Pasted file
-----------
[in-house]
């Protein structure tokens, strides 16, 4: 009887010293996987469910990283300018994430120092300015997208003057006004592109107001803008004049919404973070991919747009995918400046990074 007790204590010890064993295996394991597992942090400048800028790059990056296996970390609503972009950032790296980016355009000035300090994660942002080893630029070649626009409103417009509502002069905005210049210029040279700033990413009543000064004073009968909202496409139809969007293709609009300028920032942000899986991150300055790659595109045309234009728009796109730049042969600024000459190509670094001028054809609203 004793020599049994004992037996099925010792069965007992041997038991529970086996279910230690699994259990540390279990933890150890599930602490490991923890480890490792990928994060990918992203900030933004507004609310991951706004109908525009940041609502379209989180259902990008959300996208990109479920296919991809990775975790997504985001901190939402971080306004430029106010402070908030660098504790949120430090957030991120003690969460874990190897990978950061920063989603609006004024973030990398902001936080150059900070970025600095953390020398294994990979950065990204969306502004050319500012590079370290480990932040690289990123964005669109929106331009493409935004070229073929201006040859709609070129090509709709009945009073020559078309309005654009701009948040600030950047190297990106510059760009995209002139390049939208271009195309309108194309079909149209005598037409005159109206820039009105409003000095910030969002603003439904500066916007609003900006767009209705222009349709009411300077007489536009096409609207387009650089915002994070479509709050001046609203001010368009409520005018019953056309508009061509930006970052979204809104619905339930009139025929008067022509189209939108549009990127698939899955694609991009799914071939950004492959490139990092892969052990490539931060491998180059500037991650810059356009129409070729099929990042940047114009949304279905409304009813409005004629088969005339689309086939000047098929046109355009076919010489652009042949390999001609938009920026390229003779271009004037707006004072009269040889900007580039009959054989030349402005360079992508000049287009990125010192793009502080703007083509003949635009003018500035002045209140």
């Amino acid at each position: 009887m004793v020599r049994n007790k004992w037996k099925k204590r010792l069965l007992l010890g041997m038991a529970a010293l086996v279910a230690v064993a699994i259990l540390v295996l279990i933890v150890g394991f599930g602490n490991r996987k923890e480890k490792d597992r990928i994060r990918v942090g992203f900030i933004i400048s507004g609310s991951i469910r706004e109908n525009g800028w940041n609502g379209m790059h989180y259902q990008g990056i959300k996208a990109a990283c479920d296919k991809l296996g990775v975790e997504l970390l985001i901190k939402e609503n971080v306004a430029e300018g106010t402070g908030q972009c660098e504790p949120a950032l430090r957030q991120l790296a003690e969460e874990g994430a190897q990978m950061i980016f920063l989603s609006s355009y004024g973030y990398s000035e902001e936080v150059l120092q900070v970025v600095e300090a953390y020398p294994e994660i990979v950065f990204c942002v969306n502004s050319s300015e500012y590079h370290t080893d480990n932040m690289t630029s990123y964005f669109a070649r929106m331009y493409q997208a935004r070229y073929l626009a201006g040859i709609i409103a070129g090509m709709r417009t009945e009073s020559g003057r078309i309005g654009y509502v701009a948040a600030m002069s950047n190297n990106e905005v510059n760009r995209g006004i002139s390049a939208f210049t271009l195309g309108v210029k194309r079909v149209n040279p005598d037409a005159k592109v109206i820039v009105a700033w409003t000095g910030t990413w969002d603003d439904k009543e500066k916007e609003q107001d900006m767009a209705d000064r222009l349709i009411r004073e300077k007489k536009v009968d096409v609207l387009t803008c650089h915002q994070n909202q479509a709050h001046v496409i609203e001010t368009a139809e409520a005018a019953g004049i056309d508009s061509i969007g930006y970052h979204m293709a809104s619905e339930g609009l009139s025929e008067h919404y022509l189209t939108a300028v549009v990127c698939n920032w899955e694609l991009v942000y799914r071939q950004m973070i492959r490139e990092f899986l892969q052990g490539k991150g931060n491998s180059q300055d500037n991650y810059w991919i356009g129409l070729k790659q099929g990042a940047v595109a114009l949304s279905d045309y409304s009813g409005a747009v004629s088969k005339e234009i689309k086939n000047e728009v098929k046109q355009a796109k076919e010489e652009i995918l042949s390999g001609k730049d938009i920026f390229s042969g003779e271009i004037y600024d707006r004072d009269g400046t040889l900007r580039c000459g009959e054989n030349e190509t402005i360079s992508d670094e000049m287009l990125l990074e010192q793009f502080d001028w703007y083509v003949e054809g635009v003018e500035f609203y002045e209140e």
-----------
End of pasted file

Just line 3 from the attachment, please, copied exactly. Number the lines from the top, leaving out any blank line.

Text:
């Amino acid at each position: 009887m004793v020599r049994n007790k004992w037996k099925k204590r010792l069965l007992l010890g041997m038991a529970a010293l086996v279910a230690v064993a699994i259990l540390v295996l279990i933890v150890g394991f599930g602490n490991r996987k923890e480890k490792d597992r990928i994060r990918v942090g992203f900030i933004i400048s507004g609310s991951i469910r706004e109908n525009g800028w940041n609502g379209m790059h989180y259902q990008g990056i959300k996208a990109a990283c479920d296919k991809l296996g990775v975790e997504l970390l985001i901190k939402e609503n971080v306004a430029e300018g106010t402070g908030q972009c660098e504790p949120a950032l430090r957030q991120l790296a003690e969460e874990g994430a190897q990978m950061i980016f920063l989603s609006s355009y004024g973030y990398s000035e902001e936080v150059l120092q900070v970025v600095e300090a953390y020398p294994e994660i990979v950065f990204c942002v969306n502004s050319s300015e500012y590079h370290t080893d480990n932040m690289t630029s990123y964005f669109a070649r929106m331009y493409q997208a935004r070229y073929l626009a201006g040859i709609i409103a070129g090509m709709r417009t009945e009073s020559g003057r078309i309005g654009y509502v701009a948040a600030m002069s950047n190297n990106e905005v510059n760009r995209g006004i002139s390049a939208f210049t271009l195309g309108v210029k194309r079909v149209n040279p005598d037409a005159k592109v109206i820039v009105a700033w409003t000095g910030t990413w969002d603003d439904k009543e500066k916007e609003q107001d900006m767009a209705d000064r222009l349709i009411r004073e300077k007489k536009v009968d096409v609207l387009t803008c650089h915002q994070n909202q479509a709050h001046v496409i609203e001010t368009a139809e409520a005018a019953g004049i056309d508009s061509i969007g930006y970052h979204m293709a809104s619905e339930g609009l009139s025929e008067h919404y022509l189209t939108a300028v549009v990127c698939n920032w899955e694609l991009v942000y799914r071939q950004m973070i492959r490139e990092f899986l892969q052990g490539k991150g931060n491998s180059q300055d500037n991650y810059w991919i356009g129409l070729k790659q099929g990042a940047v595109a114009l949304s279905d045309y409304s009813g409005a747009v004629s088969k005339e234009i689309k086939n000047e728009v098929k046109q355009a796109k076919e010489e652009i995918l042949s390999g001609k730049d938009i920026f390229s042969g003779e271009i004037y600024d707006r004072d009269g400046t040889l900007r580039c000459g009959e054989n030349e190509t402005i360079s992508d670094e000049m287009l990125l990074e010192q793009f502080d001028w703007y083509v003949e054809g635009v003018e500035f609203y002045e209140e």